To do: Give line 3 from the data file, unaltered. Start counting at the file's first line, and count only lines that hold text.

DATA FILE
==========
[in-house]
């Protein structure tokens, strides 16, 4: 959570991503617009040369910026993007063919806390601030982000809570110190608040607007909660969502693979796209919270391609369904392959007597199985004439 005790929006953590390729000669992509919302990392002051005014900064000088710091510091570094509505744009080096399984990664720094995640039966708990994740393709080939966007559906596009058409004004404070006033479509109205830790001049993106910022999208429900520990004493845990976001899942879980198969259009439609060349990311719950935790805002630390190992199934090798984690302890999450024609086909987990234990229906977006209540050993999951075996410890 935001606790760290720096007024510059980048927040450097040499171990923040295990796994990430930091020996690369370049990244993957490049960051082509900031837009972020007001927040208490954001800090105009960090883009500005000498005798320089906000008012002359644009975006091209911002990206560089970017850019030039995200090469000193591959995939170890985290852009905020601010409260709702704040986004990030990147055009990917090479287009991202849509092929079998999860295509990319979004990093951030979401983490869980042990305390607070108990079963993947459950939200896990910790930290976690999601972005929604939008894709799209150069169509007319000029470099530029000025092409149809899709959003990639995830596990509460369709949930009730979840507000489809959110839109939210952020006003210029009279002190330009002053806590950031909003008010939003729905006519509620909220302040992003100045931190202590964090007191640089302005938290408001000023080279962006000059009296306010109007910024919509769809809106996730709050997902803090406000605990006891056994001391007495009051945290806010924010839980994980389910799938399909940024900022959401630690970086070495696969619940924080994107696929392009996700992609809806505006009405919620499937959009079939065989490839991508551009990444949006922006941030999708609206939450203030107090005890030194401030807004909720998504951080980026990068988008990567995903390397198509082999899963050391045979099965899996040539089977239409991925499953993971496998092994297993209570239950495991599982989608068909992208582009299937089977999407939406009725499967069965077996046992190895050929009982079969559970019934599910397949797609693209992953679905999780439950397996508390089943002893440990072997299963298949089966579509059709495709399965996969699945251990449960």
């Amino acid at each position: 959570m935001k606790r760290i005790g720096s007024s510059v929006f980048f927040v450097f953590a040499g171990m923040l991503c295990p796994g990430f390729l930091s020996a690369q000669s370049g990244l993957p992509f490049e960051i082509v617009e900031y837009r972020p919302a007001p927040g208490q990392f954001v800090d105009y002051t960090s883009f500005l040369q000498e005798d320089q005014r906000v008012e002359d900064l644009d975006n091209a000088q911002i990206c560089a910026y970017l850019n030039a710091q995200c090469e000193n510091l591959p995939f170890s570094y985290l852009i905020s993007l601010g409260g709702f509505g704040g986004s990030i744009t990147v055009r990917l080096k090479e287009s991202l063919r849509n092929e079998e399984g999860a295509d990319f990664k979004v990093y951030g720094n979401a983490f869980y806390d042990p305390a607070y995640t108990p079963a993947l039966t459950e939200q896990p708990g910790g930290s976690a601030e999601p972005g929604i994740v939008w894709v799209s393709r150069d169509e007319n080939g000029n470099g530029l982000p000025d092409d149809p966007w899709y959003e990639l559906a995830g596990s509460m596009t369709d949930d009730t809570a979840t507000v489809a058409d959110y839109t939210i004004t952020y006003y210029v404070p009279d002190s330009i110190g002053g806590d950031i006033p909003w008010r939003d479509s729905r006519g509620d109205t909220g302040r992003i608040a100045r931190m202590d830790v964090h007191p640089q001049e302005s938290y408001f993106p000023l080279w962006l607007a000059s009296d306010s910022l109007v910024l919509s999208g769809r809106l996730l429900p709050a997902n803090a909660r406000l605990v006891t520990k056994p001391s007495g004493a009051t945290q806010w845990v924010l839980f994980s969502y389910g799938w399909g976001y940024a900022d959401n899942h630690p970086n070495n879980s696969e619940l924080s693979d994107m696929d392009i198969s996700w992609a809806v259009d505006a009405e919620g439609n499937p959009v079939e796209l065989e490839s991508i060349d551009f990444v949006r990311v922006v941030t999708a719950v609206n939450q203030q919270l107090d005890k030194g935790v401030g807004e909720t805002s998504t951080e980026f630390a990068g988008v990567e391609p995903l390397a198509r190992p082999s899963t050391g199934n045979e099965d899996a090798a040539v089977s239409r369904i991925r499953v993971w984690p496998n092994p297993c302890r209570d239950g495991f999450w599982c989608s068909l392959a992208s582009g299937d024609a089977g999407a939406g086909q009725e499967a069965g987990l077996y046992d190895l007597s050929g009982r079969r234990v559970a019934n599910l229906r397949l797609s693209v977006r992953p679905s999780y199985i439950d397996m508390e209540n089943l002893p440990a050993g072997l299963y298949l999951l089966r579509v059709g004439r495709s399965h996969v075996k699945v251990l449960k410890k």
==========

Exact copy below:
């Amino acid at each position: 959570m935001k606790r760290i005790g720096s007024s510059v929006f980048f927040v450097f953590a040499g171990m923040l991503c295990p796994g990430f390729l930091s020996a690369q000669s370049g990244l993957p992509f490049e960051i082509v617009e900031y837009r972020p919302a007001p927040g208490q990392f954001v800090d105009y002051t960090s883009f500005l040369q000498e005798d320089q005014r906000v008012e002359d900064l644009d975006n091209a000088q911002i990206c560089a910026y970017l850019n030039a710091q995200c090469e000193n510091l591959p995939f170890s570094y985290l852009i905020s993007l601010g409260g709702f509505g704040g986004s990030i744009t990147v055009r990917l080096k090479e287009s991202l063919r849509n092929e079998e399984g999860a295509d990319f990664k979004v990093y951030g720094n979401a983490f869980y806390d042990p305390a607070y995640t108990p079963a993947l039966t459950e939200q896990p708990g910790g930290s976690a601030e999601p972005g929604i994740v939008w894709v799209s393709r150069d169509e007319n080939g000029n470099g530029l982000p000025d092409d149809p966007w899709y959003e990639l559906a995830g596990s509460m596009t369709d949930d009730t809570a979840t507000v489809a058409d959110y839109t939210i004004t952020y006003y210029v404070p009279d002190s330009i110190g002053g806590d950031i006033p909003w008010r939003d479509s729905r006519g509620d109205t909220g302040r992003i608040a100045r931190m202590d830790v964090h007191p640089q001049e302005s938290y408001f993106p000023l080279w962006l607007a000059s009296d306010s910022l109007v910024l919509s999208g769809r809106l996730l429900p709050a997902n803090a909660r406000l605990v006891t520990k056994p001391s007495g004493a009051t945290q806010w845990v924010l839980f994980s969502y389910g799938w399909g976001y940024a900022d959401n899942h630690p970086n070495n879980s696969e619940l924080s693979d994107m696929d392009i198969s996700w992609a809806v259009d505006a009405e919620g439609n499937p959009v079939e796209l065989e490839s991508i060349d551009f990444v949006r990311v922006v941030t999708a719950v609206n939450q203030q919270l107090d005890k030194g935790v401030g807004e909720t805002s998504t951080e980026f630390a990068g988008v990567e391609p995903l390397a198509r190992p082999s899963t050391g199934n045979e099965d899996a090798a040539v089977s239409r369904i991925r499953v993971w984690p496998n092994p297993c302890r209570d239950g495991f999450w599982c989608s068909l392959a992208s582009g299937d024609a089977g999407a939406g086909q009725e499967a069965g987990l077996y046992d190895l007597s050929g009982r079969r234990v559970a019934n599910l229906r397949l797609s693209v977006r992953p679905s999780y199985i439950d397996m508390e209540n089943l002893p440990a050993g072997l299963y298949l999951l089966r579509v059709g004439r495709s399965h996969v075996k699945v251990l449960k410890k």